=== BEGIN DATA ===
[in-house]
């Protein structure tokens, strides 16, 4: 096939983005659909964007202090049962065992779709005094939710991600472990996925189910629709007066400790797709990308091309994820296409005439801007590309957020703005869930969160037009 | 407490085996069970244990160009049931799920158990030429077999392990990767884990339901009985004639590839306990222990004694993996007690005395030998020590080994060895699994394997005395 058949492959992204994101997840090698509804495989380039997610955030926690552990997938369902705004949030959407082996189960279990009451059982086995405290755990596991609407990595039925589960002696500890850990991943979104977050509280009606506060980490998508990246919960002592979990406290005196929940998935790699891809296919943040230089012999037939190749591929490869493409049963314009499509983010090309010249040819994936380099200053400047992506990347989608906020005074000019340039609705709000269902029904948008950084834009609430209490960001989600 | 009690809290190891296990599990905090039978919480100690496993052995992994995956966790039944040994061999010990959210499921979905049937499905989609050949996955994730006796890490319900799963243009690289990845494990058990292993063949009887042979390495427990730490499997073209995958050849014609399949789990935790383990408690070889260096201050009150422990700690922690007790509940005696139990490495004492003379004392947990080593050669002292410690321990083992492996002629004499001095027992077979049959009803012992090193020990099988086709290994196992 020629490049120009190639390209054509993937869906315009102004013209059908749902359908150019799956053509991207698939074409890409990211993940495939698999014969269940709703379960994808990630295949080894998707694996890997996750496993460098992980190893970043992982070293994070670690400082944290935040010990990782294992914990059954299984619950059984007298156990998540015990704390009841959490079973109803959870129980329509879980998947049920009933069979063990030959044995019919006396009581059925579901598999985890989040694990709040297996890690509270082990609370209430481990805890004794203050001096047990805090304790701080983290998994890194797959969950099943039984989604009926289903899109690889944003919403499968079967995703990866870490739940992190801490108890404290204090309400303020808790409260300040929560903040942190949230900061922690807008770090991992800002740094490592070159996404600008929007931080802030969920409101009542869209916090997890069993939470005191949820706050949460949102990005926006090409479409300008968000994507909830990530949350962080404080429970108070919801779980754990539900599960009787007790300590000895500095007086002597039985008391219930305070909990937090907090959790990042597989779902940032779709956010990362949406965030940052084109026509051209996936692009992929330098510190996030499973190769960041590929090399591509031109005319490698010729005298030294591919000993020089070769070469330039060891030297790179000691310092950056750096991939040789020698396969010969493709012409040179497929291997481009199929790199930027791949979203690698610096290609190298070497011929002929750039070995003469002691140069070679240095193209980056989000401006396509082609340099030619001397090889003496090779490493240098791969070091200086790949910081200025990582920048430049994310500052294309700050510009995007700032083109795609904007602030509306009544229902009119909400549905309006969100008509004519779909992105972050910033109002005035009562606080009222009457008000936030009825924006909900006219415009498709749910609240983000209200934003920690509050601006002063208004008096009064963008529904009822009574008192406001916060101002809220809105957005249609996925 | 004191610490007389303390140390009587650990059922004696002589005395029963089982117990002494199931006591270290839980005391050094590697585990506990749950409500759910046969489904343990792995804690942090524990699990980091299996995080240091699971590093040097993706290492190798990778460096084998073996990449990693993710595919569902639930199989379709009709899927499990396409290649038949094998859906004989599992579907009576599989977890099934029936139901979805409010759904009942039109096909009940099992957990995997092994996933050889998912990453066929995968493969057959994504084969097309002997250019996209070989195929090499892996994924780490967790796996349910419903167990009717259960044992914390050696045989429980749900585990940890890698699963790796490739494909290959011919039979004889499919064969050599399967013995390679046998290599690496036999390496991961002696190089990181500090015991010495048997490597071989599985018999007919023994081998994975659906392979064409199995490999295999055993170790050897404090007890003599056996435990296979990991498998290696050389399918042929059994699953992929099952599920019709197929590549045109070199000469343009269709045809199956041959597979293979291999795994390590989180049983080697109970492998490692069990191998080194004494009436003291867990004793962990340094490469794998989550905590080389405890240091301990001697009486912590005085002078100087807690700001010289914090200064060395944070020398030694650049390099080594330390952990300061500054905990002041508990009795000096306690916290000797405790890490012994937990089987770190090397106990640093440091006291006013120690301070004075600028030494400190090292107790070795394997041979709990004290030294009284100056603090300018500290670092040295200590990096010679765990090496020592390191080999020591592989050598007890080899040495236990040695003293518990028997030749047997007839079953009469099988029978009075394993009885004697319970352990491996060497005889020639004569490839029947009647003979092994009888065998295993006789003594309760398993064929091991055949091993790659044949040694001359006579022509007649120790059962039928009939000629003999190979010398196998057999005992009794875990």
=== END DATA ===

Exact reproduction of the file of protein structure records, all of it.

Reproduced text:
[in-house]
């Protein structure tokens, strides 16, 4: 096939983005659909964007202090049962065992779709005094939710991600472990996925189910629709007066400790797709990308091309994820296409005439801007590309957020703005869930969160037009 | 407490085996069970244990160009049931799920158990030429077999392990990767884990339901009985004639590839306990222990004694993996007690005395030998020590080994060895699994394997005395 058949492959992204994101997840090698509804495989380039997610955030926690552990997938369902705004949030959407082996189960279990009451059982086995405290755990596991609407990595039925589960002696500890850990991943979104977050509280009606506060980490998508990246919960002592979990406290005196929940998935790699891809296919943040230089012999037939190749591929490869493409049963314009499509983010090309010249040819994936380099200053400047992506990347989608906020005074000019340039609705709000269902029904948008950084834009609430209490960001989600 | 009690809290190891296990599990905090039978919480100690496993052995992994995956966790039944040994061999010990959210499921979905049937499905989609050949996955994730006796890490319900799963243009690289990845494990058990292993063949009887042979390495427990730490499997073209995958050849014609399949789990935790383990408690070889260096201050009150422990700690922690007790509940005696139990490495004492003379004392947990080593050669002292410690321990083992492996002629004499001095027992077979049959009803012992090193020990099988086709290994196992 020629490049120009190639390209054509993937869906315009102004013209059908749902359908150019799956053509991207698939074409890409990211993940495939698999014969269940709703379960994808990630295949080894998707694996890997996750496993460098992980190893970043992982070293994070670690400082944290935040010990990782294992914990059954299984619950059984007298156990998540015990704390009841959490079973109803959870129980329509879980998947049920009933069979063990030959044995019919006396009581059925579901598999985890989040694990709040297996890690509270082990609370209430481990805890004794203050001096047990805090304790701080983290998994890194797959969950099943039984989604009926289903899109690889944003919403499968079967995703990866870490739940992190801490108890404290204090309400303020808790409260300040929560903040942190949230900061922690807008770090991992800002740094490592070159996404600008929007931080802030969920409101009542869209916090997890069993939470005191949820706050949460949102990005926006090409479409300008968000994507909830990530949350962080404080429970108070919801779980754990539900599960009787007790300590000895500095007086002597039985008391219930305070909990937090907090959790990042597989779902940032779709956010990362949406965030940052084109026509051209996936692009992929330098510190996030499973190769960041590929090399591509031109005319490698010729005298030294591919000993020089070769070469330039060891030297790179000691310092950056750096991939040789020698396969010969493709012409040179497929291997481009199929790199930027791949979203690698610096290609190298070497011929002929750039070995003469002691140069070679240095193209980056989000401006396509082609340099030619001397090889003496090779490493240098791969070091200086790949910081200025990582920048430049994310500052294309700050510009995007700032083109795609904007602030509306009544229902009119909400549905309006969100008509004519779909992105972050910033109002005035009562606080009222009457008000936030009825924006909900006219415009498709749910609240983000209200934003920690509050601006002063208004008096009064963008529904009822009574008192406001916060101002809220809105957005249609996925 | 004191610490007389303390140390009587650990059922004696002589005395029963089982117990002494199931006591270290839980005391050094590697585990506990749950409500759910046969489904343990792995804690942090524990699990980091299996995080240091699971590093040097993706290492190798990778460096084998073996990449990693993710595919569902639930199989379709009709899927499990396409290649038949094998859906004989599992579907009576599989977890099934029936139901979805409010759904009942039109096909009940099992957990995997092994996933050889998912990453066929995968493969057959994504084969097309002997250019996209070989195929090499892996994924780490967790796996349910419903167990009717259960044992914390050696045989429980749900585990940890890698699963790796490739494909290959011919039979004889499919064969050599399967013995390679046998290599690496036999390496991961002696190089990181500090015991010495048997490597071989599985018999007919023994081998994975659906392979064409199995490999295999055993170790050897404090007890003599056996435990296979990991498998290696050389399918042929059994699953992929099952599920019709197929590549045109070199000469343009269709045809199956041959597979293979291999795994390590989180049983080697109970492998490692069990191998080194004494009436003291867990004793962990340094490469794998989550905590080389405890240091301990001697009486912590005085002078100087807690700001010289914090200064060395944070020398030694650049390099080594330390952990300061500054905990002041508990009795000096306690916290000797405790890490012994937990089987770190090397106990640093440091006291006013120690301070004075600028030494400190090292107790070795394997041979709990004290030294009284100056603090300018500290670092040295200590990096010679765990090496020592390191080999020591592989050598007890080899040495236990040695003293518990028997030749047997007839079953009469099988029978009075394993009885004697319970352990491996060497005889020639004569490839029947009647003979092994009888065998295993006789003594309760398993064929091991055949091993790659044949040694001359006579022509007649120790059962039928009939000629003999190979010398196998057999005992009794875990």